Council bosses have been accused of stringing Leeds residents along following the collapse of a care home takeover that was nearly five years in the making.
The volunteer-run Dolphin Manor Trust (DMT), formed amid Leeds City Council plans to shut Rothwell’s popular care home of the same name in 2011, has pulled out of talks to run a new care facility on behalf of the local authority.
The group of residents, who had teamed up with care experts at the Sandwell Community Caring Trust, hoped to open and run a new 60-bed care home in Woodlesford so people at Rothwell’s two under-threat homes could stay in the area.
It would have replaced Dolphin Manor and the nearby Home Lea House, with funding coming from the sale of council land, but after years of fruitless talks DMT has pulled the plug on the idea.
It would have been the first community asset transfer of a care facility in Leeds.
The decision comes amid consultation over further closures of council-run care homes and shortly after it pledged to work more with residents to find “new ways” of working as it aims to save £76million from its budget in 2016/17.
John Normington, DMT spokesman, said: “They have been stringing us along for five years now. They’re not listening, they don’t want to listen to the community – all they want is for the community to agree with them.”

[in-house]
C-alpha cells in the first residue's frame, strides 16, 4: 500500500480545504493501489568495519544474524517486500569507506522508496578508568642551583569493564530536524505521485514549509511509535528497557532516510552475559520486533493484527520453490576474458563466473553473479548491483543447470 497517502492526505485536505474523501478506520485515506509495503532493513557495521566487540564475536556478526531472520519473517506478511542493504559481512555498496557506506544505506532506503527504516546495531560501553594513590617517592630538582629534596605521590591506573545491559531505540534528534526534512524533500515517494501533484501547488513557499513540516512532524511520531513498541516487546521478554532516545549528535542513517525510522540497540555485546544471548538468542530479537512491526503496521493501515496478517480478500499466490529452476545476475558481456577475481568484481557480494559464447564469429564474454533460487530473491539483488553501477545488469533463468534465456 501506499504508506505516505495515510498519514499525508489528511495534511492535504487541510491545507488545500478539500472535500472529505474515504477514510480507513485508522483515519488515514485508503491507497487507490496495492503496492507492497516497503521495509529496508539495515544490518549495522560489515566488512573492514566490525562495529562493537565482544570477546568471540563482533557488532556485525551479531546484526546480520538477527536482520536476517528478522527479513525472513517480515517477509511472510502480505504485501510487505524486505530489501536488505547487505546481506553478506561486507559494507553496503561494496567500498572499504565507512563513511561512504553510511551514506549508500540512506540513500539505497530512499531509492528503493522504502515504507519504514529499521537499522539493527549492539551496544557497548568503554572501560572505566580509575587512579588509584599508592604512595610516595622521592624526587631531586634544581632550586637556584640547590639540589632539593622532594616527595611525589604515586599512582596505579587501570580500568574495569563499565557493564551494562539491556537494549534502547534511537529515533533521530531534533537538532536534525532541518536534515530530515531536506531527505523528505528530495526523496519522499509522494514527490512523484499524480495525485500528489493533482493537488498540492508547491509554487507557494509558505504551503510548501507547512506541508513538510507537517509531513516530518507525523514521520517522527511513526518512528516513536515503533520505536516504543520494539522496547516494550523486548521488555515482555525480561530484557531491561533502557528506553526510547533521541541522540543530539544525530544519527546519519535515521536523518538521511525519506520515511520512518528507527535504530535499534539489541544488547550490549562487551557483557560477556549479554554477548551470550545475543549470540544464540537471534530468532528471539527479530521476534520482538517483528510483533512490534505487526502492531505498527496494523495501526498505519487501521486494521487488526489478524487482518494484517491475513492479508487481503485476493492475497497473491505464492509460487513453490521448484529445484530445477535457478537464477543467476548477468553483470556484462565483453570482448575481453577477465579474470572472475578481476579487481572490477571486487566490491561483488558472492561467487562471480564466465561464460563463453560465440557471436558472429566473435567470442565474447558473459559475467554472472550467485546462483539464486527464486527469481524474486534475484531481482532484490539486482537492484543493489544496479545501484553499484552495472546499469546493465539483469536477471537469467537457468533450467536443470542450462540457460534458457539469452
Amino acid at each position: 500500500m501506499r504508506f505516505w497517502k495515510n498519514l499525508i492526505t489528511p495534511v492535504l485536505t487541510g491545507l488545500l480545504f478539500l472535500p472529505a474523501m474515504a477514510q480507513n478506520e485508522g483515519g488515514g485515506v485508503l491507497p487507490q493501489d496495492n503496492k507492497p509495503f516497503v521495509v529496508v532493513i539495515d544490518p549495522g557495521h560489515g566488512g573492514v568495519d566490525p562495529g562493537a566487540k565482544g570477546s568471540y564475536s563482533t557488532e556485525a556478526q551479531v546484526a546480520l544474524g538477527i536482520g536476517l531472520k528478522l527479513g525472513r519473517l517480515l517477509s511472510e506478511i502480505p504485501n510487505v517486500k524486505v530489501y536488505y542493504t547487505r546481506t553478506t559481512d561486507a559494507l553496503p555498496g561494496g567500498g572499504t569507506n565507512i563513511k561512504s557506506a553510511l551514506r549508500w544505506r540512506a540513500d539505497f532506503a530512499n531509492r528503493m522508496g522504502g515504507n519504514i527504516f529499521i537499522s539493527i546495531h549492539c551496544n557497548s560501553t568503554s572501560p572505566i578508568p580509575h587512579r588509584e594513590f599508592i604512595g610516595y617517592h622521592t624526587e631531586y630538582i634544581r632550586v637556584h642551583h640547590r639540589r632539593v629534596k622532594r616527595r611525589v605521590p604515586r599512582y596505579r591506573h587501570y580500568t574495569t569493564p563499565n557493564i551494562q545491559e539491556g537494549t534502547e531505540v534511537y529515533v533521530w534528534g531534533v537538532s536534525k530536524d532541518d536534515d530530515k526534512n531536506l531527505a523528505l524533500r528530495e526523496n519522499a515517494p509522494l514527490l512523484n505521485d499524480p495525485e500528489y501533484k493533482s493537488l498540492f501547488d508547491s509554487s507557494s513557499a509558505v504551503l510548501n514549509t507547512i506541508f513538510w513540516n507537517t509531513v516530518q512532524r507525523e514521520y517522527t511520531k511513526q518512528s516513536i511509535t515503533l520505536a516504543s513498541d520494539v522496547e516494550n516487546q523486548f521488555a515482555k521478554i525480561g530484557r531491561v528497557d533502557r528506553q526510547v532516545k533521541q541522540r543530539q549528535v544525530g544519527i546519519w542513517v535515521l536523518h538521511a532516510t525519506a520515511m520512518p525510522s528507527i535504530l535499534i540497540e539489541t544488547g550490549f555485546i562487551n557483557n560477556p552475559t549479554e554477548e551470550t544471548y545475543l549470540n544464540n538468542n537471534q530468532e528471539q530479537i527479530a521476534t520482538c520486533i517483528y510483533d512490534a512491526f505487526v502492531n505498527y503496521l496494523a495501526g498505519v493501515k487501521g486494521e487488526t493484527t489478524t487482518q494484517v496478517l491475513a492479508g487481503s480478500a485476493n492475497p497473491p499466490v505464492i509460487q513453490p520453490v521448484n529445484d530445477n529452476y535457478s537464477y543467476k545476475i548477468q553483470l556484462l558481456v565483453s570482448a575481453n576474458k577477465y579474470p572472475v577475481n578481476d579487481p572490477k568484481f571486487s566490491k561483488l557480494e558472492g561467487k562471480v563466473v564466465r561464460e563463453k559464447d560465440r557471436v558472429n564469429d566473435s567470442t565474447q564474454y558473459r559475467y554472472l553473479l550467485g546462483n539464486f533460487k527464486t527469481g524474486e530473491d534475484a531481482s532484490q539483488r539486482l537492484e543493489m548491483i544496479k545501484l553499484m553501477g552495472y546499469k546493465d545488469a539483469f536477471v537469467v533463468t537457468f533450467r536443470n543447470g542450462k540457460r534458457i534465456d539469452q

DMT’s initial plan was to takeover Dolphin Manor but uncertainty over Home Lea House sparked plans for a larger community-run home at Windlesford Green, in Woodlesford. It was proposed that the facility would offer residential, dementia and nursing care but the plans have now been abandoned.
Meanwhile a new luxury care home has been built by the private sector in Oulton although the DMT fears it could prove too expensive for some residents.
It is thought that the council is now exploring building a new 36-bed nursing home and a 55-bed extra care housing unit in the Rothwell area.
Coun Stewart Golton (Lib Dem, Rothwell) said working with DMT was a “great opportunity to do social care differently in Rothwell” and ease the pressure on the private sector.
Coun Lisa Mulherin, the council’s executive member for health, said it was “extremely disappointing” that the DMT had withdrawn from the process.
She added: “I would be very interested to hear from any local group or organisation who would be interested in working with us to help to meet the unmet older people’s housing need in the Rothwell area through social enterprise.”